Yesterday, lots of new laws took effect in Maryland, DC, and Virginia, like DC’s “yoga tax” and Maryland’s marijuana decriminalization. But we’re most excited about two new laws the media isn’t writing about:
– SB390, which adds points to the driver’s licenses of people convicted of illegal dumping. This bill was introduced by the Baltimore City Delegation in response to the City’s excellent work in catching people dumping construction debris and other large amounts of trash. The City has mobile cameras; they set them up at dumping hot spots and get photographic evidence of people, their vehicles, and the act of illegal dumping. They convict almost 500 people a year this way!
But if those people go to another county and dump there too, if they get caught, the other county almost never knows that those individuals have a record in the City. They miss out on a chance to smack them with a high penalty for repeat violations. By tying these convictions to Motor Vehicle Administration records, it will be much easier to identify this repeat offenders. Ultimately the penalties will hopefully get offenders’ attention where fines may not. Points can range from 2 to 5 points–that’s the same level as speeding by 30 mph over the limit or failing to report an accident, among other crimes–depending on the amount of material dumped.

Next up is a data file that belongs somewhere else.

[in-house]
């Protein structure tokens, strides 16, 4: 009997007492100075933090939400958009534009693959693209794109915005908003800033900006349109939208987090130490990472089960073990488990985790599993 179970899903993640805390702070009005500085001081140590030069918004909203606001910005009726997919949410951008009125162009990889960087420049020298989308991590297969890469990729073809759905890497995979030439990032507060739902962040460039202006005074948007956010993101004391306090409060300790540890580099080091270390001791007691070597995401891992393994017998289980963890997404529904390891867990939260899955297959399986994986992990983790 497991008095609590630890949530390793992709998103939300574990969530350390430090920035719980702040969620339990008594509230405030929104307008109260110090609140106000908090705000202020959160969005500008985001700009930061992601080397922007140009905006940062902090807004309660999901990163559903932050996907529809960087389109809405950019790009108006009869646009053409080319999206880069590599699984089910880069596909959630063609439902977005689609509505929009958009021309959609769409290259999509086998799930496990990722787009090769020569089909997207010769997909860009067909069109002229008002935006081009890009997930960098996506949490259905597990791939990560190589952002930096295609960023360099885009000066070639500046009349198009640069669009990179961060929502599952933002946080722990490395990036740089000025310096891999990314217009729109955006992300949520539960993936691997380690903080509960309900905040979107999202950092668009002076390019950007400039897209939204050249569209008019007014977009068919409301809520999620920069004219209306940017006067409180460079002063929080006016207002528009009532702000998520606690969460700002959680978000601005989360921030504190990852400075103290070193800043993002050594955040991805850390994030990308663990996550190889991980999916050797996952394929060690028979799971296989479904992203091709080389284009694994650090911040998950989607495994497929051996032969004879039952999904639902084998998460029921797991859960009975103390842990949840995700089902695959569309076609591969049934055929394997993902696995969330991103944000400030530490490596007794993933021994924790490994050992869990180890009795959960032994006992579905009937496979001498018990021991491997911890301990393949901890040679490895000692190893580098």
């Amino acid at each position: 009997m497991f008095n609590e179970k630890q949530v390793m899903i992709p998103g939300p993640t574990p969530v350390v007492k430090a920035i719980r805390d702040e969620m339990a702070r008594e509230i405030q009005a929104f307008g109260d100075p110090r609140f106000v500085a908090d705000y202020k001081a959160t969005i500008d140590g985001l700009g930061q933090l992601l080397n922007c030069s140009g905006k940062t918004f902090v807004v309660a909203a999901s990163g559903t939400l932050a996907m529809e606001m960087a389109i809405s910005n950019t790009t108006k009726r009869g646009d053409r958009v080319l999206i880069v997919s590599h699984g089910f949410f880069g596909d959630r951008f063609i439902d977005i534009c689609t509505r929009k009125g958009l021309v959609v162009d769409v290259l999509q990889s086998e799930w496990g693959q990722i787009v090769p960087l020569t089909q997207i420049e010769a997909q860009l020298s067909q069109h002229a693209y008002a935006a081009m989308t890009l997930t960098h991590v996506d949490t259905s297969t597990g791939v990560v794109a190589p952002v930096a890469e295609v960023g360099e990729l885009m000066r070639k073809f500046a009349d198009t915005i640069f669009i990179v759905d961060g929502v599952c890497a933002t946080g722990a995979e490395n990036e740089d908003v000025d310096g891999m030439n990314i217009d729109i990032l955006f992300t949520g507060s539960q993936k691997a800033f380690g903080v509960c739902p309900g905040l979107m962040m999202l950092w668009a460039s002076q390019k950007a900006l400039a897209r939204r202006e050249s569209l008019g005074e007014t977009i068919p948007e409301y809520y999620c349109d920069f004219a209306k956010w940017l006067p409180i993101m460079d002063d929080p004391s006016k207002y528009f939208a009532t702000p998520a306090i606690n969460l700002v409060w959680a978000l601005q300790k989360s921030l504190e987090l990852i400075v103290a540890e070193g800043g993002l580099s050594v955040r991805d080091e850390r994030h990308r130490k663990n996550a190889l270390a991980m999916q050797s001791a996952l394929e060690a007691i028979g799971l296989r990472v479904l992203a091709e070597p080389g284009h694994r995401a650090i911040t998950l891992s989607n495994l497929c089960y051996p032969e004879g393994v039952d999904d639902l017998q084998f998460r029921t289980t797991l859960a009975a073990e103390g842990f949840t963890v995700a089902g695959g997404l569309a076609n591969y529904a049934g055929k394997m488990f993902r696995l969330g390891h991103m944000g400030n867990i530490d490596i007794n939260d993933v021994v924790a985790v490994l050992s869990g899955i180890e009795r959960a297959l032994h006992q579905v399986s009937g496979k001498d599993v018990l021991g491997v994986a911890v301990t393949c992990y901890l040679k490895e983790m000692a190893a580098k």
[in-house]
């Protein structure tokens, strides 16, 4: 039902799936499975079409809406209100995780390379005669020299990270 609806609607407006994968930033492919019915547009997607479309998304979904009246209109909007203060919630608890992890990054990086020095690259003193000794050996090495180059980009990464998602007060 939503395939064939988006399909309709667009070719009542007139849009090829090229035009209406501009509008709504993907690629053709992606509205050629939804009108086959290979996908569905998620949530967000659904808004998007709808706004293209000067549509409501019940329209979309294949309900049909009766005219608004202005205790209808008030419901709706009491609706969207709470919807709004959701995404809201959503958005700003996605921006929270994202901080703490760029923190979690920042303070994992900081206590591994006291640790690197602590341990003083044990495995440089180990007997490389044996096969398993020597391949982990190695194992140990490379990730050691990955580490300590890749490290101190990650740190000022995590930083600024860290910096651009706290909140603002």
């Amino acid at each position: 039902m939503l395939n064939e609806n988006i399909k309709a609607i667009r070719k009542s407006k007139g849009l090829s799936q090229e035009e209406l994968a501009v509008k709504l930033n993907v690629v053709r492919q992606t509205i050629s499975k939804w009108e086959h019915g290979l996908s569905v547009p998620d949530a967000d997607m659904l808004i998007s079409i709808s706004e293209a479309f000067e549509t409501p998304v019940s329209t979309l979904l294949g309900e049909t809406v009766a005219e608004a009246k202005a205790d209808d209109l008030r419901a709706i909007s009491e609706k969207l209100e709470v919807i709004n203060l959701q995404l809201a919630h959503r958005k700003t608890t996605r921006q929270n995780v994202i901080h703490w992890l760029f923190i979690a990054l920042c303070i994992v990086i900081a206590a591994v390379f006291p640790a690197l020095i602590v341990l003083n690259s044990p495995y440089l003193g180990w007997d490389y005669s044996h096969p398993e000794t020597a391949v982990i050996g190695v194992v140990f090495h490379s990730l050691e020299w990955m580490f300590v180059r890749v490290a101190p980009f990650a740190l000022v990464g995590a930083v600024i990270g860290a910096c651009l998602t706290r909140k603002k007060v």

While we focus most of our efforts on source reduction policies, strong enforcement is also an important part of modifying behavior.
– SB781 requires special events to have recycling bins next to every trash can, and for event organizers to have a plan for actually recycling collected material. This requirement applies to every event on public space that serves food and/or drink and expects 200 or more attendees. Counties have until 2015 to revise their recycling plans to accommodate this new requirement.
While recycling doesn’t necessarily reduce litter, getting people into the habit of recycling when they are out and about will help capture more recyclable material, and just might make the eventual transition to a container deposit a little easier.
Thank you to the Baltimore City Delegation and Administration, and to Senator Karen Montgomery, for making these victories possible!